Hugo Gernsback didn't just pioneer the term "science fiction" — he insisted on a visionary philosophy, in which SF became the literature of predicting technological change. Ars Technica has a fascinating profile of the father of the genre.
You may not have realized how much of a quintessential nerd Gernsback really was — he became so excited upon reading a book about Mars at age nine, he fell into a fever and started babbling about canals. As a teenager, he patented a battery for electrical devices, and invented the first home radio set. He got into publishing to promote his mechanical innovations, but in the process he found his true calling.
He also wrote a novel, Ralph 124C 41+, about a super genius — one of the few people in the year 2660 who's allowed to put a plus-sign after his alphanumerical last name. He wore television glasses, and his wacky ideas included the notion that a "subatlantic tube" would connect New York with France, traveling 3,470 miles under the Earth's crust.
It was in Amazing Stories that Gernsback first tried to nail down the science fiction idea. "Scientifiction" he initially called it-"charming romance intermingled with scientific fact and prophetic vision." The magazine's masthead went further: "Extravagant Fiction Today-Cold Fact Tomorrow." Gernsback even boasted that he had researchers fact check the technical validity of the stories he published. So many readers wrote into Amazing Stories that he reserved a large "discussions" section of his magazine for comments-the first of the many thousands of forums that empower the science fiction community to this day.
But the notion that sci-fi's purpose was to predict the technological future eventually drew passionate opposition from some of the genre's greatest pens. Six years after Gernsback's death in 1967, Brian Aldiss went after the entrepreneur's emphasis on scientism with a vengeance. "Science fiction is no more written for scientists than ghost stories are written for ghosts," remains one of Aldiss' most famous quotes. As for Gernsback's philosophy, it had "the effect of introducing a deadening literalism into the fiction," he charged in his history of the genre, Billion Year Spree. "As long as the stories were built like diagrams, and made clear like diagrams, and stripped of atmosphere and sensibility, then it did not seem to matter how silly the 'science' or the psychology was."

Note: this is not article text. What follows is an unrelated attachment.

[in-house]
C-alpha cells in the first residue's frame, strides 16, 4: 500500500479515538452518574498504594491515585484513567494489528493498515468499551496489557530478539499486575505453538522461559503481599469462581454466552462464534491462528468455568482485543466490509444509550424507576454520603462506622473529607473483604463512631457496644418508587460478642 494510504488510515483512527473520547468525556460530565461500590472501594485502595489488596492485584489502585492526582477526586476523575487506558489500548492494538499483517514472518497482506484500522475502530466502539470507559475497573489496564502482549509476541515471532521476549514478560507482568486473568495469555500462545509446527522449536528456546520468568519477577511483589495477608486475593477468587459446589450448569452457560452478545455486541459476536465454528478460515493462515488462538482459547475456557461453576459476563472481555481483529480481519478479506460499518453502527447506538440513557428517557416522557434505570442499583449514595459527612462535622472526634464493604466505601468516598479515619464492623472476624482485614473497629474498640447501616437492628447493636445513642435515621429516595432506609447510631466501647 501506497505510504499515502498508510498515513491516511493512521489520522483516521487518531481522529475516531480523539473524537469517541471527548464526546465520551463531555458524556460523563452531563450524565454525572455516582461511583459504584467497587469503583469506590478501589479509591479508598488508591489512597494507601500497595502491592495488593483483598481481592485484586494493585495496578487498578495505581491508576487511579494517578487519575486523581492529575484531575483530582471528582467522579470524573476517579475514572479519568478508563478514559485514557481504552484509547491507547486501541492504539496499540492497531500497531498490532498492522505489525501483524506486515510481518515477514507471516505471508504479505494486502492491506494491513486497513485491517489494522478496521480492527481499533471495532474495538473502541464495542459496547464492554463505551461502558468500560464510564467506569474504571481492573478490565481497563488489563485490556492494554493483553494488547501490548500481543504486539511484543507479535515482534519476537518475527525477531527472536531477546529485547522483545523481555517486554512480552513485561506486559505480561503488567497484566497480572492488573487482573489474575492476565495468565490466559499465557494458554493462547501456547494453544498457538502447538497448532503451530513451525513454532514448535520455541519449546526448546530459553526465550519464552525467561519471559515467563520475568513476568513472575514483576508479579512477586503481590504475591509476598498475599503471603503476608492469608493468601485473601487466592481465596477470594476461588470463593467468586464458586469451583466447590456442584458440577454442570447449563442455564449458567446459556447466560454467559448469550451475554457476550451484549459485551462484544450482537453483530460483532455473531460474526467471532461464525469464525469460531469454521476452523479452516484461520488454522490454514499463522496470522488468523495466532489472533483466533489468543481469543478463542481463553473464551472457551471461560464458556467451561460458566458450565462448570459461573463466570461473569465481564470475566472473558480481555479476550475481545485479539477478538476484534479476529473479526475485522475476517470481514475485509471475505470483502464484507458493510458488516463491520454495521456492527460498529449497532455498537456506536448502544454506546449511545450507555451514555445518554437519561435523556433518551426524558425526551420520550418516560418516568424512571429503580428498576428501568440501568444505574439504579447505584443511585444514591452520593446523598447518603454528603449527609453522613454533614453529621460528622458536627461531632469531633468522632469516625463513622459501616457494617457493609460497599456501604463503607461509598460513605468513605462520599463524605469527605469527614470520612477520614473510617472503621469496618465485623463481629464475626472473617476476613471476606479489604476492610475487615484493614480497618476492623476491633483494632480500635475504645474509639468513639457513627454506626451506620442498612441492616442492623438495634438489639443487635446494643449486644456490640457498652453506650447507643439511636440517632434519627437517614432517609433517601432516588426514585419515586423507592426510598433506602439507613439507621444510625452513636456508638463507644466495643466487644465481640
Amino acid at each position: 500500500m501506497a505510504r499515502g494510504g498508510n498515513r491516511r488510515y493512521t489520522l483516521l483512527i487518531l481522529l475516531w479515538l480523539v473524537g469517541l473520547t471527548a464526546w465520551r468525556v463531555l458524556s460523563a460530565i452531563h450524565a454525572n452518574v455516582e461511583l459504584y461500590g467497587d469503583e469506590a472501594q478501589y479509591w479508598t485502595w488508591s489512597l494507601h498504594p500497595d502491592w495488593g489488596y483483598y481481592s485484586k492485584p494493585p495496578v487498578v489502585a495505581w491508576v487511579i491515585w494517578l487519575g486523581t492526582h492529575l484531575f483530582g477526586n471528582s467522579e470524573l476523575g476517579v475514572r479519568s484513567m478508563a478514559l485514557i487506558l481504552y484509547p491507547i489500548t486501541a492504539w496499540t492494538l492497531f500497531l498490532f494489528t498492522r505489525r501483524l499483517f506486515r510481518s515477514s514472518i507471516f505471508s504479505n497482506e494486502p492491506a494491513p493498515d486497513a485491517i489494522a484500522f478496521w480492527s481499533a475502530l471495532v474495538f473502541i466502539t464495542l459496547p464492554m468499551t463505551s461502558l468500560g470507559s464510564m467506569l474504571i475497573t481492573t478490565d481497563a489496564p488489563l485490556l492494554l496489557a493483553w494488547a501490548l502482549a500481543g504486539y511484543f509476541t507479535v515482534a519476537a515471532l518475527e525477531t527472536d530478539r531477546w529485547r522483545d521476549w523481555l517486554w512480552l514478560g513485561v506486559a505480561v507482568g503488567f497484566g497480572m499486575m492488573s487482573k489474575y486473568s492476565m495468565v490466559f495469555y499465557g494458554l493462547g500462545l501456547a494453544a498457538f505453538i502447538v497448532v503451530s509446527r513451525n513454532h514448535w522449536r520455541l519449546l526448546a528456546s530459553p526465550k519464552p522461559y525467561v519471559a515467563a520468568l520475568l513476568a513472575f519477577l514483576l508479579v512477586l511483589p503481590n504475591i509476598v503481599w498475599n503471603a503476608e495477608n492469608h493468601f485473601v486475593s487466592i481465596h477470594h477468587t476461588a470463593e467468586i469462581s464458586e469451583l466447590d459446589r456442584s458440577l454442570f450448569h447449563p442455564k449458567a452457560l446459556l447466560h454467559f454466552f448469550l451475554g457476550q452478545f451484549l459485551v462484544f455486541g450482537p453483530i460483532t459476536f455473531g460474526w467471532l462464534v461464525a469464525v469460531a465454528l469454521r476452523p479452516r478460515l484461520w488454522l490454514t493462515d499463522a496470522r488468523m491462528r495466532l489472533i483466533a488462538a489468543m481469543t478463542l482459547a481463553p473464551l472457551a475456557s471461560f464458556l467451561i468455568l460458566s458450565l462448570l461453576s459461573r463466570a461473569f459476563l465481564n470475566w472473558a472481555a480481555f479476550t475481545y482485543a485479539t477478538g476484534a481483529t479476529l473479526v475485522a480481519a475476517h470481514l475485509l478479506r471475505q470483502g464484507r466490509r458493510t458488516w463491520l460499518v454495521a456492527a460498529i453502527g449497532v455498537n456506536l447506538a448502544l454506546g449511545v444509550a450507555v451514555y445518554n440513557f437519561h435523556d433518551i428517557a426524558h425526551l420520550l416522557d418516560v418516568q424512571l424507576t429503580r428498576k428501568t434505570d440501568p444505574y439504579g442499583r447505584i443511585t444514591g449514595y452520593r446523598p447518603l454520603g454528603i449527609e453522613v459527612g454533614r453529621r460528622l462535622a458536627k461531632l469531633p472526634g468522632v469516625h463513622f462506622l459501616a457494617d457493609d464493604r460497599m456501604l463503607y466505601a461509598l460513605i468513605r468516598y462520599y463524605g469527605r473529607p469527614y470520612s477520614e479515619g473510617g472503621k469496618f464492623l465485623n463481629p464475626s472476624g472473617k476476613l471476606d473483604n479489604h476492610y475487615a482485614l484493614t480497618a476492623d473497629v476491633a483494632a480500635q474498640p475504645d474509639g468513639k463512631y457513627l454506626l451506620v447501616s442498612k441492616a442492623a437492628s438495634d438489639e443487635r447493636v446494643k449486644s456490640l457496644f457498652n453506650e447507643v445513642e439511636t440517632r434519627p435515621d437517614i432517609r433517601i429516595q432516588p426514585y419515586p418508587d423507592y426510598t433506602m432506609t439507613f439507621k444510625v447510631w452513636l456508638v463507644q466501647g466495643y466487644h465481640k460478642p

This seems a little unfair to the author of Ralph 124C 41+, but taking Gernsback more seriously as a philosopher also has its risks. There's something a bit scary about Ralph's future, with its world government, scientist-as-god overtones. It's unclear why in Gernsback's vision Martians and humans are forbidden to marry, but the notion fits in with one of the less attractive aspects of the Progressive Era: its faith in segregation and "scientific" racism. As late as 1963, one of Gernsback's last publications, Forecast, argued that "chemi-geneticists" could alter the enzymes of African-Americans, allowing them to have white children.
The whole profile, showing the strange visions and marvelous life of Gernsback, warts and all, is well worth checking out. [Ars Technica]